Academic journal article Inquiry

Explaining Racial/ethnic Disparities in Use of High-Volume Hospitals: Decision-Making Complexity and Local Hospital Environments

Academic journal article Inquiry

Explaining Racial/ethnic Disparities in Use of High-Volume Hospitals: Decision-Making Complexity and Local Hospital Environments

Article excerpt

Abstract

Racial/ethnic minorities are less likely to use higher-quality hospitals than whites. We propose that a higher level of information-related complexity in their local hospital environments compounds the effects of discrimination and more limited access to services, contributing to racial/ethnic disparities in hospital use. While minorities live closer than whites to high-volume hospitals, minorities also face greater choice complexity and live in neighborhoods with lower levels of medical experience. Our empirical results reveal that it is generally the overall context associated with proximity, choice complexity, and local experience, rather than differential sensitivity to these factors, that provides a partial explanation of the disparity gap in high-volume hospital use.

Keywords

disparities, hospital choice, hospital volume and outcomes, behavioral economics

Introduction

Racial/ethnic disparities in health status and medical utilization have become a focus of research (Institute of Medicine [IOM], 2003) and a concern for policy makers (Ladenheim and Groman 2006). While a portion of these disparities can be attributed to insurance coverage and broader socio-economic differences, even after accounting for these factors, there remain health care disparities (IOM 2003; Medical Care Research and Review [MCRR], 2000). Only about 20 to 25 percent of the nation's physicians and hospitals provide most medical care for minority patients (Bach et al. 2004; Jha et al. 2007; Jha et al. 2008), and a range of quality disparities are associated with these providers and facilities: broad quality measures are lower for the hospitals and nursing homes used by minorities (Gaskin et al. 2008; Hasnain-Wynia et al. 2007; Hasnam-Wyma et al. 2010; Jha et al. 2007; Jha et al. 2008; Smith et al. 2007); process measures for specific conditions indicate lower quality (Barnato et al. 2005; Bradley et al. 2004); and minority patients are less likely to receive new treatment technologies (Groeneveld, Laufer, and Garber 2005). Blacks receive care from hospitals and surgeons with higher mortality rates (Clarke, Davis, and Nailon 2007; Konety, Vaughan Sarrazin, and Rosenthal 2005; Lucas et al. 2006; Mukamel et al. 2007; Mukamel, Weimer, and Mushlin 2006; Rothenberg et al. 2004; Skinner et al. 2005), and minorities are less likely to use higher-volume hospitals and surgeons (Bach et al. 2001; Birkmeyer et al. 2002; Birkmeyer et al. 2003; Dardik et al. 2000; Epstein et al. 2010; Harmon et al. 1999; Scarborough et al. 2010). These differences persist even after controlling for a variety of other factors (Epstein et al. 2010; Gray et al. 2009; Liu et al. 2006; Losima et al. 2007; Neighbors et al. 2007; Trivedi, Sequist, and Ayanian 2006). Moreover, research results have revealed that a large portion of the disparities in quality of care for minorities appear to be associated with between-hospital differences rather than within-hospital differences, that is, racial/ethnic disparities in quality and outcomes are associated with the fact that minorities and whites are obtaining care at different hospitals rather than because they receive different levels of care within the same hospital (Barnato et al. 2005; Bradley et al. 2004; Breslin et al. 2009; Gaskin et al. 2008; Goldstein et al. 2009; Groeneveld et al. 2005; Hausmann et al. 2009; Joynt, Orav, and Jha 2011).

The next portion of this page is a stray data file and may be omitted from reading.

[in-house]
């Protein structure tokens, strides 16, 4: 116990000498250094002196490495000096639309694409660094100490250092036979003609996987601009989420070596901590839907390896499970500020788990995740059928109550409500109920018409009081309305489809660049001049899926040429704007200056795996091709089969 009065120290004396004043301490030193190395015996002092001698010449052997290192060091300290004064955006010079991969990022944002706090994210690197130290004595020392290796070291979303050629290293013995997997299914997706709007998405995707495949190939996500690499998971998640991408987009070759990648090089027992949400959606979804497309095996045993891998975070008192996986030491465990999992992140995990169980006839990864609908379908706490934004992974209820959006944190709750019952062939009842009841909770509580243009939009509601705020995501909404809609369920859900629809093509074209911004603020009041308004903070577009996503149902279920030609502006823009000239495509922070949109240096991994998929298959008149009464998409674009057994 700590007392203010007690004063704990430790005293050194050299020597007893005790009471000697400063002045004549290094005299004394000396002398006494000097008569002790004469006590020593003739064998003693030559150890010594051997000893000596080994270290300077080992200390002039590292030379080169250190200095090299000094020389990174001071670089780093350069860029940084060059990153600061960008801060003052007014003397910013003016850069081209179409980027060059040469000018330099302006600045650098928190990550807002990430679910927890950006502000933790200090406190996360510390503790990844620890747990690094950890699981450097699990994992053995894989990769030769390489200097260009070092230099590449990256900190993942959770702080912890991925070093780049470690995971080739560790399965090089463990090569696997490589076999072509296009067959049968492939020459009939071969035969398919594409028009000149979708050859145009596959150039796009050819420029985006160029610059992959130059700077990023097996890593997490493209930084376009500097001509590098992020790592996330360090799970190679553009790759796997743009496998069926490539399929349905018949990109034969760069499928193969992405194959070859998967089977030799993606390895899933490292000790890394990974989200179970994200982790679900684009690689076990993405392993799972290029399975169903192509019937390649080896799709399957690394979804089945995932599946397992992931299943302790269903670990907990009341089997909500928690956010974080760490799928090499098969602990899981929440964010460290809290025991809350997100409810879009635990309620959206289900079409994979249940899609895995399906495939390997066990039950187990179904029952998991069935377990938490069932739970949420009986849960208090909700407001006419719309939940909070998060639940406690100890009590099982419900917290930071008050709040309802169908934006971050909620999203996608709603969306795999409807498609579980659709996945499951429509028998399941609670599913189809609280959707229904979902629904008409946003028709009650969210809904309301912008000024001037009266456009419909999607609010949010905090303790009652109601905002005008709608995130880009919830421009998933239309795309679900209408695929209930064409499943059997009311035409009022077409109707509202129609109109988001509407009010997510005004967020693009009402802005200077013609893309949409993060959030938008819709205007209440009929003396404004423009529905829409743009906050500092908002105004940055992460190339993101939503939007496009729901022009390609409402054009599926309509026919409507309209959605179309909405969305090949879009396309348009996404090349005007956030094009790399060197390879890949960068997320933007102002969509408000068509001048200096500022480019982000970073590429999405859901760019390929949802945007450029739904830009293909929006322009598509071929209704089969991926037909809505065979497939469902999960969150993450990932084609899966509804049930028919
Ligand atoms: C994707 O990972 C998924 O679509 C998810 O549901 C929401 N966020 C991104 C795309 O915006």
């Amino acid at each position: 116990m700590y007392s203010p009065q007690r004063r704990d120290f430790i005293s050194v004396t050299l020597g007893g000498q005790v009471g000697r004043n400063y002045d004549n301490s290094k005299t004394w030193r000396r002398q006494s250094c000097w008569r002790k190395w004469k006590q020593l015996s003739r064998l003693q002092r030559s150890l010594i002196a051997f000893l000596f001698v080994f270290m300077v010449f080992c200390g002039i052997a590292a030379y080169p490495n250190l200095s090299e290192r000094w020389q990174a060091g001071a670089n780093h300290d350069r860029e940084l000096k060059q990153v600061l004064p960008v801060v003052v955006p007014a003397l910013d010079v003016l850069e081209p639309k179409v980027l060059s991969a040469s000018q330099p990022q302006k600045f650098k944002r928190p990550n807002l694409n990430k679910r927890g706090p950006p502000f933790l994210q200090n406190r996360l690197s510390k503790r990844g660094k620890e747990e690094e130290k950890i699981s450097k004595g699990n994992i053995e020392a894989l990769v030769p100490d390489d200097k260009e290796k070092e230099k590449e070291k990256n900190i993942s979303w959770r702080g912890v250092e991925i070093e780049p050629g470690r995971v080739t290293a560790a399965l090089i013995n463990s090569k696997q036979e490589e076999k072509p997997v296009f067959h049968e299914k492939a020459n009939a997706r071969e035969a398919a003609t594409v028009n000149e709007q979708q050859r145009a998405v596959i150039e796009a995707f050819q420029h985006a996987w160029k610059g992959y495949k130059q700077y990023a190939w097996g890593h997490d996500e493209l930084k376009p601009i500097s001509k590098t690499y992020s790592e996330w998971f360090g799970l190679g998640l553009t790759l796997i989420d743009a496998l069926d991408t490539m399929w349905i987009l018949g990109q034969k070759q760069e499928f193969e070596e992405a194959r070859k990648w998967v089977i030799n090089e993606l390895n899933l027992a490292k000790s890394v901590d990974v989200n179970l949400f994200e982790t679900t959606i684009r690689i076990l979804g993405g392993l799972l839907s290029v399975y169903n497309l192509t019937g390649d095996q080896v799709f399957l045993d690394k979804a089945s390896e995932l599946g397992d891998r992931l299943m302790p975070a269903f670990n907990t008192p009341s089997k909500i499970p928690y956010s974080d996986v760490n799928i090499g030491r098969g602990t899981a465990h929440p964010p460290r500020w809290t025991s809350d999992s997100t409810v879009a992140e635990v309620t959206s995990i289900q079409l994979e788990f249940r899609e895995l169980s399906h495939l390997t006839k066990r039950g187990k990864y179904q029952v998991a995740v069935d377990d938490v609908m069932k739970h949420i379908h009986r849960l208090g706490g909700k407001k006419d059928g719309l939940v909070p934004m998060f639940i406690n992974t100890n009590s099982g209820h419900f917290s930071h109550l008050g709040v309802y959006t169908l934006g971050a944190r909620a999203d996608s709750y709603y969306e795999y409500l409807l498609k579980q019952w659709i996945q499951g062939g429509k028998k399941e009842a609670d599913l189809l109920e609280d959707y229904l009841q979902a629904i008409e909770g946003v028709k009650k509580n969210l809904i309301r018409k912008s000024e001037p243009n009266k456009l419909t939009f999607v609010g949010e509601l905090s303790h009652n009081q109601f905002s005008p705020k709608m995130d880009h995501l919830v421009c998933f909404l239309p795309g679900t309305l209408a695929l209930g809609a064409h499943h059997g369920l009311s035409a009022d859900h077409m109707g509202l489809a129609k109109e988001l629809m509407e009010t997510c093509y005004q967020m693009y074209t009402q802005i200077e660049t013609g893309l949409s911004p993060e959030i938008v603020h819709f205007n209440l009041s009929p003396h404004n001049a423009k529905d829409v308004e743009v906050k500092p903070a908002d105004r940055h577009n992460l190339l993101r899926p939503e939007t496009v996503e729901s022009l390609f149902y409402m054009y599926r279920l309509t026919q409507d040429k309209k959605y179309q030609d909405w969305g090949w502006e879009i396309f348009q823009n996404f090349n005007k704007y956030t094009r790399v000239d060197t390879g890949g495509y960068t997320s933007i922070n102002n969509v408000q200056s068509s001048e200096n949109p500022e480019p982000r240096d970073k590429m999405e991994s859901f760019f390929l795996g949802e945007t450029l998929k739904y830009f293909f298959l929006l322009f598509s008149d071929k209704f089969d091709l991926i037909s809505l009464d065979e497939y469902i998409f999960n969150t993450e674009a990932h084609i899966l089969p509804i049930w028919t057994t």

These findings highlight the need to better understand the factors that influence where patients receive care, but there has been relatively little study of the particular pathways that lead to these disparities. In this article, we examine several potentially influential factors, which shed new light on how patients use their local medical delivery systems. Our starting point is the decision-making complexity associated with hospital use and how patient and physician decisions are affected by several features of the local hospital environment, including what we will term proximity choice complexity and local medical experience. …

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